|CONNEAUT, OHIO HISTORY & GENEALOGY......................|
The following article was found in the Plain Dealer, Cleveland, OH on June 8,
1902 - Page 41:
The article above reads as follows:
TINKER'S HOLLOW, the home of William Tinker, inventor of the first perfected mowing machine, patented Dec. 9, 1856, is now occupied by his nephew, Julius Tinker, who has lived for the past thirty-five years in this peaceful valley.
It is situated five miles south of Conneaut, in the county of Ashtabula, on Conneaut creek.
Here the angler finds both quiet repose and exciting moments of pleasure in the gentle art, fishing for the wily bass that abound in great numbers. Here the botanist will find in Nature's garden almost an endless variety of wild flowers - a veritable wild, botanical garden, where the land is gay with the blue cranesbill and starry campions, and fringed with wild carrots, as with a border of lace worked in golden patterns of dandelion.
In the deep and cool shade the graceful ferns are unfolding their leaves. Where the blue flags will soon be blooming, there sparkles now the silvery leaf of the jewel weed, which in a short time will say "Oh, touch me not," a flower garden in the wilderness of cord grass and cattails. On the mil race soon will be floating yellow pond lillies and nymphaes.
On one side of the river, from a palisade of immense height, runs out from the side at different places, cool water giving life to the walking fern. On the other side of the valley are densely wooded hills, threaded with numerous springs, that some seventy years ago furnished water power for a distillery and ashery. The distillery was abandoned and a woolen mill erected instead, which is now used for a foundry and machine shop where hang on the web and dust covered walls the patterns of the first perfected mowing machines.
Many are the transient visitors that Mr. Julius Tinker entertains on a pleasant Sunday afternoon, who chance to tarry at his romantic spot.
A sweet remembrance clings to them who have partaken of his hospitality and liberal supply of white clover honey, pure milk and home made bread, and one loaves a wiser and well fed man.
This article was found in Plain Dealer, Cleveland, OH on Aug. 18, 1929 - pg. 1:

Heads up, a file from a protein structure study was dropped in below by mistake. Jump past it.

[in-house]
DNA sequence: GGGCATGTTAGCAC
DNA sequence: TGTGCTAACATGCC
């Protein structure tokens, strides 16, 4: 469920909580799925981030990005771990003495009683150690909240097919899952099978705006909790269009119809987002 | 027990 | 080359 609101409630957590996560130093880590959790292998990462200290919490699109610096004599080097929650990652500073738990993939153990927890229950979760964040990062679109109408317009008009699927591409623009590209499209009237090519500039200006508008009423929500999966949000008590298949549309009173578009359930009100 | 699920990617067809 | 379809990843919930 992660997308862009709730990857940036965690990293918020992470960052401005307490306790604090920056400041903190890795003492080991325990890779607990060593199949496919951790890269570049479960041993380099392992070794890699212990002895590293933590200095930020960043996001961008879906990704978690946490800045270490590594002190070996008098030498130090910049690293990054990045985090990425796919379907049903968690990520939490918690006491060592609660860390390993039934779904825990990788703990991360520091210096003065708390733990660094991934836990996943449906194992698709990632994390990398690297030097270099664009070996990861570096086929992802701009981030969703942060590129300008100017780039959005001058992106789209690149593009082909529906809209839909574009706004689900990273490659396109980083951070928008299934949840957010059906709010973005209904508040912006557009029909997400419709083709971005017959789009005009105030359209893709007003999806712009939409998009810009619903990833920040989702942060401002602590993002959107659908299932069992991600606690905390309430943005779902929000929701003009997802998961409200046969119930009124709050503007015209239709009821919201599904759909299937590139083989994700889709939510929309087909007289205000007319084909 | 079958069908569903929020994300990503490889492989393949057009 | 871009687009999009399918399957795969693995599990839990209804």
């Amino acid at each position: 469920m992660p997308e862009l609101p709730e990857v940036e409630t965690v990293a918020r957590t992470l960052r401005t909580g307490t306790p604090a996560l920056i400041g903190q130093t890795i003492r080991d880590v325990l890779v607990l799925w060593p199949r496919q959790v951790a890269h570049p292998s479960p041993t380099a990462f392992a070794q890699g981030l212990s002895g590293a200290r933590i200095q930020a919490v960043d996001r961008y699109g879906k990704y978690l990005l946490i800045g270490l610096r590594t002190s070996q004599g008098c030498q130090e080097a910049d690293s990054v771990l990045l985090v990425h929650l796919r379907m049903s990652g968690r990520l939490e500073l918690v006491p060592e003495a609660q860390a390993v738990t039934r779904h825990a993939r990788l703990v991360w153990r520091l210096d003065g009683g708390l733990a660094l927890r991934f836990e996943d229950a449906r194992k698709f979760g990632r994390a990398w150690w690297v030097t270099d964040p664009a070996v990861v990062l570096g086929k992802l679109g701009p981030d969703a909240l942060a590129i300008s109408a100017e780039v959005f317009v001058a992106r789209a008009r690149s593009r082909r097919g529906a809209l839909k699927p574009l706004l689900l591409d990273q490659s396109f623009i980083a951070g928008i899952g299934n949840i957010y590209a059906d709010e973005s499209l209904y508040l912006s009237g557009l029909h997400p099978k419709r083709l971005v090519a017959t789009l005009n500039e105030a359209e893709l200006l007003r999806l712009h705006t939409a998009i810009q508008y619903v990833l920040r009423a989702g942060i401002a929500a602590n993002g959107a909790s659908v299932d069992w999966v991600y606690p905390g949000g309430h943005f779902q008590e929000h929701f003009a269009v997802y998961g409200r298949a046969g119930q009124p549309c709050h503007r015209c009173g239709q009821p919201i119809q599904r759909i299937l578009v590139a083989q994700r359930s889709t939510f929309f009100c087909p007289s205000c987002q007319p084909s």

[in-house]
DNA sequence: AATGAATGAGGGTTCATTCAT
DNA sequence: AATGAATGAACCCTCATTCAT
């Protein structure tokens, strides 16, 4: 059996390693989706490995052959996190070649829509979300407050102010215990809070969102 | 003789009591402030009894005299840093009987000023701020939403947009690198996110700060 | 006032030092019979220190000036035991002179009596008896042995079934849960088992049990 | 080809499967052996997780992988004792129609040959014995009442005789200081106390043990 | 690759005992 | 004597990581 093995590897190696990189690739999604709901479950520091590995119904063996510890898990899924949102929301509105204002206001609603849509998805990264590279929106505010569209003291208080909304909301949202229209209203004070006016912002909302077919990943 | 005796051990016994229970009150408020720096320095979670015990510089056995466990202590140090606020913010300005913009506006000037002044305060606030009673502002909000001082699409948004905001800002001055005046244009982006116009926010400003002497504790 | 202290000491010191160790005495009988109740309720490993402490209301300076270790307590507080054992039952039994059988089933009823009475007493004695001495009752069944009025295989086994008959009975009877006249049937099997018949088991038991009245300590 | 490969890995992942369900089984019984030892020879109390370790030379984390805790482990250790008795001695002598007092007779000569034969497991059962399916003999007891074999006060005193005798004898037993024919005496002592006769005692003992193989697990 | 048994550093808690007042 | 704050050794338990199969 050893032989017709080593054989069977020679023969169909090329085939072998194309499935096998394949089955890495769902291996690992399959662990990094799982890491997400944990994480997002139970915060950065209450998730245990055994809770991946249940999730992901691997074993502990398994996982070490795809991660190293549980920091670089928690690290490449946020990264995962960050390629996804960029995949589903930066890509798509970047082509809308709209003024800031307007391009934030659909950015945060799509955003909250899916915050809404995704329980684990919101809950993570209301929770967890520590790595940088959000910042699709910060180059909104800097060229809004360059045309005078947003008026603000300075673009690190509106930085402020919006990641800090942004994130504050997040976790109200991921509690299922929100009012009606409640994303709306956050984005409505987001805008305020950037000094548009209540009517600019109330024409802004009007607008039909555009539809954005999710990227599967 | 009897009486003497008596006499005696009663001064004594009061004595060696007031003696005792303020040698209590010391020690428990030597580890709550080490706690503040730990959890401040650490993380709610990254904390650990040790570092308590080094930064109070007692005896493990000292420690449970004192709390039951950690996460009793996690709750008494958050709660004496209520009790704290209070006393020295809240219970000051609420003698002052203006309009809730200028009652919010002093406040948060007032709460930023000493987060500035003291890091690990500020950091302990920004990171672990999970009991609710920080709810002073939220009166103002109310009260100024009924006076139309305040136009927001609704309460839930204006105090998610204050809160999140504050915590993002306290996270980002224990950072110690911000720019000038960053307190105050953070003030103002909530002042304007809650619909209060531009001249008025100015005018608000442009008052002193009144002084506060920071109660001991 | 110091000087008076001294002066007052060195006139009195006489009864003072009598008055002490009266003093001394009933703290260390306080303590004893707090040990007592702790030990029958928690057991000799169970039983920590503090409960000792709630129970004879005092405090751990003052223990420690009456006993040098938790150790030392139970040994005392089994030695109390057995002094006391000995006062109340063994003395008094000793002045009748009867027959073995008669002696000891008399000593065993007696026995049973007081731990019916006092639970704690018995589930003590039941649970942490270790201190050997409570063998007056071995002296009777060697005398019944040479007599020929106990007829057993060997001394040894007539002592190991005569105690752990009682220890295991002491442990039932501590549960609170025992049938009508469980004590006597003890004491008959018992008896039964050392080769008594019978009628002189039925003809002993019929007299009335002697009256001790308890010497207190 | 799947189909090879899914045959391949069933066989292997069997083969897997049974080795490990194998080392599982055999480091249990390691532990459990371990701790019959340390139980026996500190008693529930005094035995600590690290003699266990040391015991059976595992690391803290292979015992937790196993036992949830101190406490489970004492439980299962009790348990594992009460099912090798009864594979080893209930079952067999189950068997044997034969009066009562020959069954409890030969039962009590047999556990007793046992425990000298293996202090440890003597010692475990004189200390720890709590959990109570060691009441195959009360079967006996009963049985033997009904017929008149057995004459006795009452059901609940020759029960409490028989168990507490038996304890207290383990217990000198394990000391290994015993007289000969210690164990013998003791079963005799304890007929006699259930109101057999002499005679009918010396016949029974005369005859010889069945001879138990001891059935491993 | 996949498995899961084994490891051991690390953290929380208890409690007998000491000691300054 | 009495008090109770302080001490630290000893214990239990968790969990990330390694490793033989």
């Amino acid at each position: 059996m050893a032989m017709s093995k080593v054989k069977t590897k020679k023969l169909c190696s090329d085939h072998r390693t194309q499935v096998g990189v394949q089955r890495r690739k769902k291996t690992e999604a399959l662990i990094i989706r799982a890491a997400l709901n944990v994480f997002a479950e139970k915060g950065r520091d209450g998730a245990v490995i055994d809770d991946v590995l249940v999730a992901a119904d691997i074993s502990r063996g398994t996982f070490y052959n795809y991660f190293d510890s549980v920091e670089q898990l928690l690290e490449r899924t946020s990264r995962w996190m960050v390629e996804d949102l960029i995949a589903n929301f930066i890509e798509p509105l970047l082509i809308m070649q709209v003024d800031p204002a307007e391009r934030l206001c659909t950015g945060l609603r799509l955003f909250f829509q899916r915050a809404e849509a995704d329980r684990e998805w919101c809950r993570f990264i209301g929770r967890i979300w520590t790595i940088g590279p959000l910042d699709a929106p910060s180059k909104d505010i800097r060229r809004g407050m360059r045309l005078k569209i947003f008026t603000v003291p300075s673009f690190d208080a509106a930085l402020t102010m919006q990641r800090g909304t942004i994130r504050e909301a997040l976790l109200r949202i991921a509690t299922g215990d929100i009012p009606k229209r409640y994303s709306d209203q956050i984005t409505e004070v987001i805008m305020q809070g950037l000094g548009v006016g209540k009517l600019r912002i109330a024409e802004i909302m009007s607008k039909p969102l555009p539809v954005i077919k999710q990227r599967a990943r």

WORK IN IRON FOR 115 YEARS AT CONNEAUT - Members of Tinker
Family Still Practice in Arts Begun by Backsliding Sailor Forbear.
SECRET OF HARDENING IRON ISN'T REVEALED. - Only One Man Now Knows It; Hollow Made Famous by Two Brothers.
By John W. Vance. (Staff Correspondent)
BY TINKER FAMILY
CONNEAUT, O., Aug. 17. - When a British tar, who was also a blacksmith and homesick for the bitter smell of hot iron, jumped overboard from the deck of one of his majesty's frigates on an early evening in 1812 and struck out for the distant beach of Boston Harbor, he probably had no intention of founding a dynasty of his own.
The backsliding sailor's name was Tinker His first name is not known to the current members of his house, but still the dominant factor in the lives of his descendants, who have been doing unprecedented things with iron for 115 years at their home in Tinker's Hollow five miles southwest of Conneaut.
The original Tinker, removing himself as far as possible from ships whose deck had to be holystoned every day, reached Conneaut some time about two years later.
Built Big Workshop.
He found Tinker's Hollow and built himself, first, a small house, and second, a big workshop on a ridge to the south of the hollow just above Conneaut Creek. His further deeds are lost to history.
It is probably that he died of old age, for the Tinkers are noted, among other things, for their longevity.
He left, however, two sons, William and Sylvester, who could swing a hammer with the best. They were men of inquiring minds and one of the things that puzzled them was way a farmer should do any ore manual labor than could be avoided. The idea of a mechanical mowing machine was born.
They had a new foundry, erected in 1835; they had an iron cupola furnace, built four years later, and they had a suspicion that their neighbors' sneers were misplaced and that a mowing machine that would work was going to be made.